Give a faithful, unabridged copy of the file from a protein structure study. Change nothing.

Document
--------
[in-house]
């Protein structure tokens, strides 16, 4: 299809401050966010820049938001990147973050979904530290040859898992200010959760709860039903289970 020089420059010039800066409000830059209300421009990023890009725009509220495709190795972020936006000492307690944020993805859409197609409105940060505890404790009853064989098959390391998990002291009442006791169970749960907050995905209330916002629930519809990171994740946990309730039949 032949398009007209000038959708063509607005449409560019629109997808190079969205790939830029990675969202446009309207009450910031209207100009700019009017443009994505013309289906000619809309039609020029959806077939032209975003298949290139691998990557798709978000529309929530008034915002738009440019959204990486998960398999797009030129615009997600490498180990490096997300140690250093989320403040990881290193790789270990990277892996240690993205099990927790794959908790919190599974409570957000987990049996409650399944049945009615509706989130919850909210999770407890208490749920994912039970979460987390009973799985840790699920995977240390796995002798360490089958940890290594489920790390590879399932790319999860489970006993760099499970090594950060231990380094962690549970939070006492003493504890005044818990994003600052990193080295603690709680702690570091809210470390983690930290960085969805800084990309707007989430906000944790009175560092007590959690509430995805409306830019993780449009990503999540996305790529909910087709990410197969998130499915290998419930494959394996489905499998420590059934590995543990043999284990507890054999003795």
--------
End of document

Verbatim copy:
[in-house]
């Protein structure tokens, strides 16, 4: 299809401050966010820049938001990147973050979904530290040859898992200010959760709860039903289970 020089420059010039800066409000830059209300421009990023890009725009509220495709190795972020936006000492307690944020993805859409197609409105940060505890404790009853064989098959390391998990002291009442006791169970749960907050995905209330916002629930519809990171994740946990309730039949 032949398009007209000038959708063509607005449409560019629109997808190079969205790939830029990675969202446009309207009450910031209207100009700019009017443009994505013309289906000619809309039609020029959806077939032209975003298949290139691998990557798709978000529309929530008034915002738009440019959204990486998960398999797009030129615009997600490498180990490096997300140690250093989320403040990881290193790789270990990277892996240690993205099990927790794959908790919190599974409570957000987990049996409650399944049945009615509706989130919850909210999770407890208490749920994912039970979460987390009973799985840790699920995977240390796995002798360490089958940890290594489920790390590879399932790319999860489970006993760099499970090594950060231990380094962690549970939070006492003493504890005044818990994003600052990193080295603690709680702690570091809210470390983690930290960085969805800084990309707007989430906000944790009175560092007590959690509430995805409306830019993780449009990503999540996305790529909910087709990410197969998130499915290998419930494959394996489905499998420590059934590995543990043999284990507890054999003795």